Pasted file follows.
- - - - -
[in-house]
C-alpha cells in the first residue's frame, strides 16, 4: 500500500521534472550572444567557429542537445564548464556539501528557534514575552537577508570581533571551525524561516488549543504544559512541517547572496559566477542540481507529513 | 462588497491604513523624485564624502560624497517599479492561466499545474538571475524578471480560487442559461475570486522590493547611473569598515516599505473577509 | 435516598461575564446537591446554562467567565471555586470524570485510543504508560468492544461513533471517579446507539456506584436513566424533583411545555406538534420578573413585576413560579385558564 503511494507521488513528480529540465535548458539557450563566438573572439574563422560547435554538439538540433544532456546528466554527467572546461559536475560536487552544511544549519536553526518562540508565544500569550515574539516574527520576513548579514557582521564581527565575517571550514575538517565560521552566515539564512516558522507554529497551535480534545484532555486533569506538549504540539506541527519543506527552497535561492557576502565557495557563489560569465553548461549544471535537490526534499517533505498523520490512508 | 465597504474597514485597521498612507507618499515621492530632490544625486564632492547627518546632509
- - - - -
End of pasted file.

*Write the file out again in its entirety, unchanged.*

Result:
[in-house]
C-alpha cells in the first residue's frame, strides 16, 4: 500500500521534472550572444567557429542537445564548464556539501528557534514575552537577508570581533571551525524561516488549543504544559512541517547572496559566477542540481507529513 | 462588497491604513523624485564624502560624497517599479492561466499545474538571475524578471480560487442559461475570486522590493547611473569598515516599505473577509 | 435516598461575564446537591446554562467567565471555586470524570485510543504508560468492544461513533471517579446507539456506584436513566424533583411545555406538534420578573413585576413560579385558564 503511494507521488513528480529540465535548458539557450563566438573572439574563422560547435554538439538540433544532456546528466554527467572546461559536475560536487552544511544549519536553526518562540508565544500569550515574539516574527520576513548579514557582521564581527565575517571550514575538517565560521552566515539564512516558522507554529497551535480534545484532555486533569506538549504540539506541527519543506527552497535561492557576502565557495557563489560569465553548461549544471535537490526534499517533505498523520490512508 | 465597504474597514485597521498612507507618499515621492530632490544625486564632492547627518546632509